I used a digital recorder to record notes during our last inspection. A very helpful way to take notes because I would have forgotten or confused most of it otherwise, and the notes wouldn’t have been as detailed.
For those who are curious, we have potentially 6 hives on the go now, each of them with their own specific history and a unique set of challenges for us. Here’s a brief summary:
Hive #1: It swarmed last week and now appears to be queenless (no fresh or capped brood, though plenty of bees). We added a frame from Hive #2 that had a handful of freshly laid eggs on it, so they can make a new queen if they need one. We’ll see.
Hive #2: The foundationless hive. No sign of brood last week, but now we see fresh eggs and larvae. Hopefully by next week it’ll be full of capped brood. We added a honey super just in case it explodes and wants to make honey in a hurry. This hive has an old queen that needs to replaced as soon as possible.
Hive #3: Our strongest hive, the only one with follower-boards. It could be preparing to swarm (we accidentally destroyed what some call a wet queen cell). We reversed the brood boxes because the bottom box had many empty frames for the queen to lay. Hopefully that’ll prevent swarming at least until next week. It has two honey supers on it.
Hive #4: A large hive (3 deeps) that swarmed in our old city location a month ago. The top two deeps are full of uncapped honey. It has lots of bees but barely a single frame of brood in the bottom box. It could be queenless. We pulled three frames of uncapped honey from it for the caught swarm. It has two honey supers on top that are already being filled. I don’t know what to think about this one.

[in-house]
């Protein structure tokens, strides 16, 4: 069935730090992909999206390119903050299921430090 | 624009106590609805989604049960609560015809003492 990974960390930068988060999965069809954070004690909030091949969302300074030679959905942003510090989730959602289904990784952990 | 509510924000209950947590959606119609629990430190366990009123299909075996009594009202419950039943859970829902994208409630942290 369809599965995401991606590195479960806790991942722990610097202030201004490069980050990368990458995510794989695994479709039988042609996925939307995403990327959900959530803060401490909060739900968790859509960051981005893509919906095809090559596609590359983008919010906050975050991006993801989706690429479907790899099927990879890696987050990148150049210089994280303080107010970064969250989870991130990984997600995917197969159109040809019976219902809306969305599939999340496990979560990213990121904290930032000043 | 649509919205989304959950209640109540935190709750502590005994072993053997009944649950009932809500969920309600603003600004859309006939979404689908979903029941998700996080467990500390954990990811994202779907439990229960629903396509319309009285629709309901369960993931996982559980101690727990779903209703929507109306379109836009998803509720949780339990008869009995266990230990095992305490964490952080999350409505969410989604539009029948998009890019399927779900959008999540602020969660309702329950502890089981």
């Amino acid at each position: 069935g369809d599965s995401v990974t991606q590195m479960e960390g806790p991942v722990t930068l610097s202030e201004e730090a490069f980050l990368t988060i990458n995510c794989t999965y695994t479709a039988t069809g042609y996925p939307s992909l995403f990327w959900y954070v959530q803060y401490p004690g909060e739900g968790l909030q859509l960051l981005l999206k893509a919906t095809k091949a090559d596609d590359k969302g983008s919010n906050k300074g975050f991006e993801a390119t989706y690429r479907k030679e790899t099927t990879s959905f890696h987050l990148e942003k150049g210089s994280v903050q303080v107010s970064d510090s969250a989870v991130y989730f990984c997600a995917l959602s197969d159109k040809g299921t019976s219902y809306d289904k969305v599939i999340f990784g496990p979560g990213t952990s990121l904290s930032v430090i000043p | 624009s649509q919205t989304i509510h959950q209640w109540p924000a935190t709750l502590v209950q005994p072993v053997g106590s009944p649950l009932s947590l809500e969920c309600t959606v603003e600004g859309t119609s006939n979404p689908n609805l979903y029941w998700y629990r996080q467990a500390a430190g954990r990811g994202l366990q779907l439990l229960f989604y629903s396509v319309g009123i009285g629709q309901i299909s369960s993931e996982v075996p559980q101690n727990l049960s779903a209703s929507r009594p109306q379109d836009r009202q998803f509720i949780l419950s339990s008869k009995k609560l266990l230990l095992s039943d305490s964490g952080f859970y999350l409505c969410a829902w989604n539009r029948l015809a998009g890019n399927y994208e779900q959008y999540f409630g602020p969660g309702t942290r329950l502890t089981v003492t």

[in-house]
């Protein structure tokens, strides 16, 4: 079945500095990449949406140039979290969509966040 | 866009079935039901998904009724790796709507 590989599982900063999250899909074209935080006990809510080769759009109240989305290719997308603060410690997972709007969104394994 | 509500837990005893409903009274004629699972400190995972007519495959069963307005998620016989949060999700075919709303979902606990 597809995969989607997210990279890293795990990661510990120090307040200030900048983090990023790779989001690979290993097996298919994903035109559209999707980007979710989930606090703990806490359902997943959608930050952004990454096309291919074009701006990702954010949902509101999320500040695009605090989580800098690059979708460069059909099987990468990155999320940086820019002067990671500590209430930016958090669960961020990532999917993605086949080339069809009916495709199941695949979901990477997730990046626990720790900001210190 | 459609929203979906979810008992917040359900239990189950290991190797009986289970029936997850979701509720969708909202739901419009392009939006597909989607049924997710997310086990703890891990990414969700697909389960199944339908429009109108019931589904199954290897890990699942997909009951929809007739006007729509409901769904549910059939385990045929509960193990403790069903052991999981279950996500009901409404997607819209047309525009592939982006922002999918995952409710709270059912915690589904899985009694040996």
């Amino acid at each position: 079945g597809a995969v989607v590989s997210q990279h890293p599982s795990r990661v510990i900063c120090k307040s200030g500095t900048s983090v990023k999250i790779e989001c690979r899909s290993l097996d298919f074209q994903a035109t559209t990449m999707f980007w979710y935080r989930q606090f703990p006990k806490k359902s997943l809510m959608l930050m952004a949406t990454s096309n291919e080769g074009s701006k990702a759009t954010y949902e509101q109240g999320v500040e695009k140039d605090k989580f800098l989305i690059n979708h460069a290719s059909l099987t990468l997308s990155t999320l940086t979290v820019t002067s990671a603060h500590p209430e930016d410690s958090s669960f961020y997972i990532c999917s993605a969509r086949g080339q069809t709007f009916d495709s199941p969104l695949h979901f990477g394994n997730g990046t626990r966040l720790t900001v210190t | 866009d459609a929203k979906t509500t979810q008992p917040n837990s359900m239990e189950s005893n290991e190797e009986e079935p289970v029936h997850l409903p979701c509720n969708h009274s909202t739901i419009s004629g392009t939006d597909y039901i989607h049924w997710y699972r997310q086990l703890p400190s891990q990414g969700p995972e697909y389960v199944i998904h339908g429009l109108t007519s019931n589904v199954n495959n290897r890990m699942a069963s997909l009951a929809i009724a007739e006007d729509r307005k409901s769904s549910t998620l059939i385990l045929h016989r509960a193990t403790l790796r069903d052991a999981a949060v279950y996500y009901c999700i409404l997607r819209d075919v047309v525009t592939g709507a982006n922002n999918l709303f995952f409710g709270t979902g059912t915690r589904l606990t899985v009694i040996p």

Hive #5: A split that was created a month ago with a grafted queen cell. It showed no sign of a mated queen until this week. We found one frame of solid brood and some larvae. It’s not off to races yet, but it could be.
Hive #6: The caught swarm from Hive #1. We hived the swarm last week, gave it some syrup and three frames of drawn out comb, and now the queen is beginning to lay. Not a solid pattern of brood yet, but they’re still drawing out the comb. We’re feeding it like we would with a regular nuc.
Some of the hives have hive top feeders. None of them have a great deal of capped brood yet, but hopefully they’ll stabilize soon.
The best looking hives are the split, the caught swarm and the foundationless hive, all of which show clear signs of a queen that’s beginning to lay well. That could change any minute, but so far so good.
We have two other hives that have swarmed in the past month, and could be queenless, and we have another hive that’s doing well but may be on the verge of swarming. So who knows what we’ll find next week. Two dead hives and another swarm? Possibly. We’ve ordered some mated queens that won’t arrive until July, but that’s another story. And so it goes.